Dr. Mark Masthay brings our series on observational science to a close with a personal reflection on the significance of wonder and speculation in both his scientific work and his faith.
Much of the content in this blog entry is from a talk by a similar title which I presented at the “Thelma Fordham Pruett Conference on the Academy and Religious Faith: Science and Theology as Partners” conference at the University of Dayton in April of 2013. It is based on my many years explaining to my colleagues at work and church why I can be both a professional scientist believe in the both foundational principles of science and in the Bible.
The Central—But Uncontroversial—Science
Chemistry is sometimes called the “central science.” In fact, there is a freshman chemistry text that goes by the title Chemistry: The Central Science. (I confess to taking pleasure in joking about this with my colleagues from physics, geology, and biology; I particularly enjoy referring to their disciplines as the “peripheral sciences.”)
Kidding aside, the designation “central” is accurate, because chemistry intersects with all of the other natural sciences. Even so, it tends to be less controversial than these other disciplines. Ask a non–scientist what she thinks about the Periodic Table of the Elements and you will likely encounter a yawn. Ask her what she thinks about the Big Bang Theory, the age of the earth, or the theory of evolution and you will likely receive an earful.
This does not mean that chemists are uninterested in the mysteries surroundings human origins: as both a chemist and a person of faith, these issues are interesting and important to me from both the scientific and religious sides of the aisle. It does mean, however, that chemists are seldom consulted about origins. We are able—in the research laboratory, in the classroom, and on the street—to comfortably straddle what can be an uncomfortable fence for our colleagues from the other natural sciences. When chemists do confront these issues, it is from the standpoint of the unvested: our personal views about origins do not impact our professional or spiritual lives to the same extent as they do those of our colleagues in physics, geology, and biology. Allow me to illustrate with some of my own personal experiences.
A “Natural” Epiphany
Although I attended church as a child, my early experiences with Christianity did not impact me significantly. I was more interested in science than spirituality, reading science books long before the Bible. I came at a young age to share the views of scientific authors, who tended to be skeptical toward religion—sometimes to the point of scorn.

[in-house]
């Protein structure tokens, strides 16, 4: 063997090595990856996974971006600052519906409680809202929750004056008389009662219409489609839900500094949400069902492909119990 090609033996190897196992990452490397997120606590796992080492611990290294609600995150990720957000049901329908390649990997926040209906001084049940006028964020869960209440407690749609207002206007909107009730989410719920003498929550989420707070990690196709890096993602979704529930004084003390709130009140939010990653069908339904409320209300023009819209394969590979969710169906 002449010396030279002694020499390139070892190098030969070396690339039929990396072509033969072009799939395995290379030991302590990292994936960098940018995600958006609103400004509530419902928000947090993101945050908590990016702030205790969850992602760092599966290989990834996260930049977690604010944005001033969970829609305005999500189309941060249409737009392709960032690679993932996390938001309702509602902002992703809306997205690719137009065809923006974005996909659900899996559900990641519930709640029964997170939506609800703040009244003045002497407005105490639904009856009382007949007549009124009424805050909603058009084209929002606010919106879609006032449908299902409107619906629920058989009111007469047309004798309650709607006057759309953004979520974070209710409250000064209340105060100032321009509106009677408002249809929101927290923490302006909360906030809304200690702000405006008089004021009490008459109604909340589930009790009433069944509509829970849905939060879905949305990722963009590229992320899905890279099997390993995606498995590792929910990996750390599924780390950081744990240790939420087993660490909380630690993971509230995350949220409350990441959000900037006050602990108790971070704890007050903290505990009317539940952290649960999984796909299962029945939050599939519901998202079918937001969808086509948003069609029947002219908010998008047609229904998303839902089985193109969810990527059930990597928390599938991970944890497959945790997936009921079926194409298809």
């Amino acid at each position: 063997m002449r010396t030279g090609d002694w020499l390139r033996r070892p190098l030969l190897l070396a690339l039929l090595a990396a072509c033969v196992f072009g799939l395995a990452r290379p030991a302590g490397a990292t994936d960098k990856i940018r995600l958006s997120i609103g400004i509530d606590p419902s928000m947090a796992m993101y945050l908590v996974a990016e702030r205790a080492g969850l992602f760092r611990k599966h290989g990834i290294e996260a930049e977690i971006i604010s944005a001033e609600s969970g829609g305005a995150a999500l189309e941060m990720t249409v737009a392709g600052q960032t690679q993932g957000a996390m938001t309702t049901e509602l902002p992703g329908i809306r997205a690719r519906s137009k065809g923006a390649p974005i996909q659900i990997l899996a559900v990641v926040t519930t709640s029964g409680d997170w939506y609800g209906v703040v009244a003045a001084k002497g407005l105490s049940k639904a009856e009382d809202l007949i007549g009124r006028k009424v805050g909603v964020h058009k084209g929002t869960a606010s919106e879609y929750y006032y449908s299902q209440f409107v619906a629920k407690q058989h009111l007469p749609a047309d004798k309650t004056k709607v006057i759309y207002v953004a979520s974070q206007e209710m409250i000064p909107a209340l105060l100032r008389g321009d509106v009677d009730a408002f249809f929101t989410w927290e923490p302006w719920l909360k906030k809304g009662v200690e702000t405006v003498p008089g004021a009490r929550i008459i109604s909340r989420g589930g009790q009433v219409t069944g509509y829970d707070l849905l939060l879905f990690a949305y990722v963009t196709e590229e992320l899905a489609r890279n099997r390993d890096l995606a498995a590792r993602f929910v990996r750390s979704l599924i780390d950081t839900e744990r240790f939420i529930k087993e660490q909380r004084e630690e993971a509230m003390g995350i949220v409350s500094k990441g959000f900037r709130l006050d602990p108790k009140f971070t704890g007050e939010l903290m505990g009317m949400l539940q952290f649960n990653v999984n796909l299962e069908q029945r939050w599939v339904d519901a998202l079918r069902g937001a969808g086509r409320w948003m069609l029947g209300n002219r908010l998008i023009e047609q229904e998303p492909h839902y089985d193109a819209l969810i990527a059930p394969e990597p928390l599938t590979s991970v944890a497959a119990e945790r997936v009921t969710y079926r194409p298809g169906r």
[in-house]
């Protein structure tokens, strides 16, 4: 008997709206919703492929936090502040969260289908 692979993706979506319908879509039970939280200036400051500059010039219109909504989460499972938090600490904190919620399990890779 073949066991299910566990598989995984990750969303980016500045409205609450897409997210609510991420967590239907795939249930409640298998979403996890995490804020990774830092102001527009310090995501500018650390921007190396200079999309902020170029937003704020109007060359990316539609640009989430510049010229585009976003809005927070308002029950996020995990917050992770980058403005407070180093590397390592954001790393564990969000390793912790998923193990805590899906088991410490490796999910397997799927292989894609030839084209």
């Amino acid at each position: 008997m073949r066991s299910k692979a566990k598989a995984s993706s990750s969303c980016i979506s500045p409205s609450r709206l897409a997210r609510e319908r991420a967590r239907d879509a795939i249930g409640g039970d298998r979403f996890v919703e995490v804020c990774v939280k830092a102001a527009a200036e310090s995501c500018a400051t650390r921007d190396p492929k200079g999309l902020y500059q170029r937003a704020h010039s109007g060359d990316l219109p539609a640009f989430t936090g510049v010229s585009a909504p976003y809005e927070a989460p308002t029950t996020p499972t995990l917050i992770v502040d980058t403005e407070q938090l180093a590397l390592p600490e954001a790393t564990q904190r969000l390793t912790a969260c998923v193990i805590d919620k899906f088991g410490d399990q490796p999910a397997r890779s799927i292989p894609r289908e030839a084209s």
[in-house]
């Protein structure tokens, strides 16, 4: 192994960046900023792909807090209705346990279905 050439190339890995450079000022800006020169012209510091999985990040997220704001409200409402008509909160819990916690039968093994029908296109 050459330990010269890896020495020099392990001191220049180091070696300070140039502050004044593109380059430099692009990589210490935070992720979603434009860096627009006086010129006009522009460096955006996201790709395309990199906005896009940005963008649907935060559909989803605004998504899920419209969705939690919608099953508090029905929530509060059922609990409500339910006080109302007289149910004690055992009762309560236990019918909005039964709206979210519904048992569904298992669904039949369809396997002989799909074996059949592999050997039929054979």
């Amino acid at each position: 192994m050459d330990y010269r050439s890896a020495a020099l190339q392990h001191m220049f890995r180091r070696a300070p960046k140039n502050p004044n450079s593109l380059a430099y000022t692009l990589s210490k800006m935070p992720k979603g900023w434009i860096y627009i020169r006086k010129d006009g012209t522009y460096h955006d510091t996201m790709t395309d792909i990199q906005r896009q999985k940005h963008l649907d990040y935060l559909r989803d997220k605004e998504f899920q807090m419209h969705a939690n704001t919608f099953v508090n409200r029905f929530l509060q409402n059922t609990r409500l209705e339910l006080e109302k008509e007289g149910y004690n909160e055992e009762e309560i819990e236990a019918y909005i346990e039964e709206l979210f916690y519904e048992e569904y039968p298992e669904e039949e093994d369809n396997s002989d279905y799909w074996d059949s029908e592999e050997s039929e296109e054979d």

My perspective began to change years later, when I reached adolescence and my interests widened beyond the natural sciences. I remember well an experience I had while watching television one evening when I was in eighth grade. Upon glancing down at my feet, I was struck by their remarkable architecture, which pointed, in my mind, to the existence of a designer. This didn’t make me question evolution; I recognized that my feet were similar to those of other primates with whom I could share a common ancestor. Even so, it seemed that the feet of other primates were—like mine—too remarkable to have arisen by chance.
Although my “foot epiphany” may have been more aesthetic than it was scientific, it was both memorable and persuasive. I have had a number of similar experiences in the years since. The underlying circumstances have differed, but in every case the order and complexity of nature have whispered to me about the existence of a designer. The poet Walt Whitman describes, more beautifully than I, the impact of my experiences: He wrote in his epic “Song of Myself”:
I believe a leaf of grass is no less than the journey-work of the stars,
And the pismire is equally perfect, and a grain of sand, and the egg of the wren,
And the tree-toad is a chef-d’oeuvre for the highest,
And the running blackberry would adorn the parlors of heaven,
And the narrowest hinge in my hand puts to scorn all machinery,
And the cow crunching with depress’d head surpasses any statue,
And a mouse is miracle enough to stagger sextillions of infidels.
In deference to Whitman, leaves of grass, pismires, tree-toads, running blackberries, finger joints, munching cows, and mice are all remarkable in their own way—but it was the wondrous design of a human foot which staggered me out of my former affinity with his sextillions.
“Non–Chemical” Equilibrium: Faith and Skepticism in Balance
My foot epiphany told me nothing about how the designer engineered feet, or how long he took to do so; its sole impact was to convince me that a designer exists. Four years later, I became a serious Christian—in part because of that epiphany. And my views about life’s origins have not changed in any significant way in the four decades that have intervened. It has always seemed to me that the fundamental issue is whether or not a designer exists—not the details of how he did the designing. Thomas Aquinas notwithstanding, I don’t believe it is possible to confirm or deny the existence of God with absolute certainty.